As we note elsewhere in this article, the starter does not need to have roots at this stage, and this is entirely up to you and your situation whether you plant straight into the ground or root it beforehand. Soil temps best govern this choice.

Are sweet potato starters and cuttings the same thing?

We consider cuttings to be the same as slips and starters. They are just different terminologies to describe the same part of the plant.

There is a bit of confusion on this, and for this post, we discuss the two methods we have had the most success with. Sweet potato starters are, just as we have described above, growing with living plant material that is above ground.

This is the method that most commercial growers use as it is pretty simple and effective if the mother plant is healthy and vigorous. Multiple starters can be taken from an individual plant without causing too much stress on it.

For more ways to get sweet potato going, “sweet potato propagation, tips for backyard food growing” is worth investigating.

Another method we use to grow sweet potatoes is from tubers that have sprouted new growth. This method allows you to grow sweet potatoes from store-bought tubers or roots and is an excellent way to test the flavor of the potato variety before you grow it.

The growth tips can be cut from the main potato if the growth is just at one end of the tuber, or if the sweet potato is covered in shoots like this one in this image shows, it can then be planted as it is in moist soil.

sweet potato starters
These are kept in a dark spot until they shoot. they were intended as food but they beat us.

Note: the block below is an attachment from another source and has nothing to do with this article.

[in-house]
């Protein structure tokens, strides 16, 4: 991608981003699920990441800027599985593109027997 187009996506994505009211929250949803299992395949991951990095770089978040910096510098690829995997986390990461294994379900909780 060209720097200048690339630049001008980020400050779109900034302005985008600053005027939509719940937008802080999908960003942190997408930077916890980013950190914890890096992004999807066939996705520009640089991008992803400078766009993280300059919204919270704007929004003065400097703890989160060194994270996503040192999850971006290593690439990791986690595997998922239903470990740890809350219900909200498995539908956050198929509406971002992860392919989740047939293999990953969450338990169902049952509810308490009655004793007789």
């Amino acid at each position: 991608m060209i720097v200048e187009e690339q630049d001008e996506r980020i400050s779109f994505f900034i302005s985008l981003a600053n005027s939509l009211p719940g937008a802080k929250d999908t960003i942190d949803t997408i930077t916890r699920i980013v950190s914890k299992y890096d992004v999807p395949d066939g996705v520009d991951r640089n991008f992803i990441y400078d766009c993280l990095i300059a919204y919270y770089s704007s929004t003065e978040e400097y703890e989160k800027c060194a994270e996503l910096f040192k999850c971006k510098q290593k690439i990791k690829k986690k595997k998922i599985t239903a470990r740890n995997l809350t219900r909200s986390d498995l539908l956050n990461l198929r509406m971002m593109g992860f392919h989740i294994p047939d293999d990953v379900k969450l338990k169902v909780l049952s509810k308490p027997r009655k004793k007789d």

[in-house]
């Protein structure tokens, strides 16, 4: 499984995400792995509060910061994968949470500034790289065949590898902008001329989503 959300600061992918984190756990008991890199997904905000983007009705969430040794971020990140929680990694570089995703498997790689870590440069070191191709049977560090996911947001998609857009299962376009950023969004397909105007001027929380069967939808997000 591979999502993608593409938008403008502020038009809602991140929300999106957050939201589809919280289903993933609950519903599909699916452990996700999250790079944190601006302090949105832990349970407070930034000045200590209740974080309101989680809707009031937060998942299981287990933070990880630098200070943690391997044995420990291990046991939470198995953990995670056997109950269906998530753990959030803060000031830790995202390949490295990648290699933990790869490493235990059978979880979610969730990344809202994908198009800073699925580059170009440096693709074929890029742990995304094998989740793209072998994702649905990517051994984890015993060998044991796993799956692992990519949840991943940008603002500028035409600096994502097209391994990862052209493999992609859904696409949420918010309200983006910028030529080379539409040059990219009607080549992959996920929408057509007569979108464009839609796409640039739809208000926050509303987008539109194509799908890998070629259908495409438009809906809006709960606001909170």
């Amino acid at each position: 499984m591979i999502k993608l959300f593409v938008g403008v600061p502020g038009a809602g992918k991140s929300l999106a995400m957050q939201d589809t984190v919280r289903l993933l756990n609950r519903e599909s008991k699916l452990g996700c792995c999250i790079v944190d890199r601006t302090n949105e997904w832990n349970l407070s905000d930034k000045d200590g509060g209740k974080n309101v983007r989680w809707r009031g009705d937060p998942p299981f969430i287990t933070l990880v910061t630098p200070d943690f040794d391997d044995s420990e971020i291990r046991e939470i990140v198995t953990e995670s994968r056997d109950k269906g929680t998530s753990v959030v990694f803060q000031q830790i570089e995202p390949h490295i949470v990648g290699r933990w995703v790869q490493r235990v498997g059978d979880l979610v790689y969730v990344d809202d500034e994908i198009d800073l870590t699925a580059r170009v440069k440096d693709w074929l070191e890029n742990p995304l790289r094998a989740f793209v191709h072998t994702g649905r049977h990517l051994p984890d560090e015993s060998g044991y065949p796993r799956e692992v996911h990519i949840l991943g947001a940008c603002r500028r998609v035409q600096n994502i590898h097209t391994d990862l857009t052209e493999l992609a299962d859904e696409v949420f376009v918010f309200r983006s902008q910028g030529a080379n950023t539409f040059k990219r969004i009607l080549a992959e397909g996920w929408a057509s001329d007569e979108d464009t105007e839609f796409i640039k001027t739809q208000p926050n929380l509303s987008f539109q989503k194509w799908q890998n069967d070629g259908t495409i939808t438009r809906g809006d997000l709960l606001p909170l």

Care should be taken with the young growth tips as they are susceptible to damage and can easily break off. Roots will form from the cut section of the tuber if you have cut a chunk off that has sprouted.

What produces more tubers, slips or root cuttings?

The sweet potato yield is essentially a derivation of the soil conditions. Be aware of the soil type, as sometimes the soil can be too rich for a root crop. This post details making organic soil for raised garden beds, and it explains soil in more depth for you.

It doesn’t matter what method you use to propagate this plant because if the soil conditions are prime, the plant will produce a reasonable harvest, and if the conditions are poor, the yield will likely follow suit.

The commercial growers tell us that the starters, or slips, will produce a sweet potato at every location along the stem where a leaf was removed before planting it and covering these leaf nodes with soil.

We find that while these node locations produce some tubers, the vast majority of the sweet potatoes come from where the growing vine puts down roots as it grows, and these roots then often set a tuber.

roots growing from a sweet potato starter
These roots can set tubers in time.

When is the best time to start sweet potato slips?

The best time to start sweet potato slips is at the end of the colder seasons. Our plants take off when we get our first wet season storms and continue to ramp up growth as the humidity climbs and the rainfall becomes consistent.

Your climate will likely be quite different, so things to keep an eye out for are the soil temperatures and the moisture levels. Sweet potato vine loves warmth and moisture, so use this to gauge when you need to get going on the sweet potato starters. We have a dedicated beginner’s guide to growing sweet potatoes that you might find helpful. It covers soil conditions and raised garden beds.

Be careful with any fertilizer you want to apply because nitrogen-heavy mixtures will give lots of green leaves and very few sweet potato tubers. We don’t apply manufactured fertilizers and only use mulch and compost. Relevant questions are answered in “Do sweet potato vines need mulch?”.

Conclusions.

Growing sweet potato from starters is probably one of the easier vegetables, and the results can be good once you understand how this plant grows.

It is a plant that can be kept alive indoors in cold climates with care, and then once warm weather is close, it can be ready for inground planting.

Article by Tim Blanch for TheTropicalHomestead.com. He is a qualified Permaculture designer.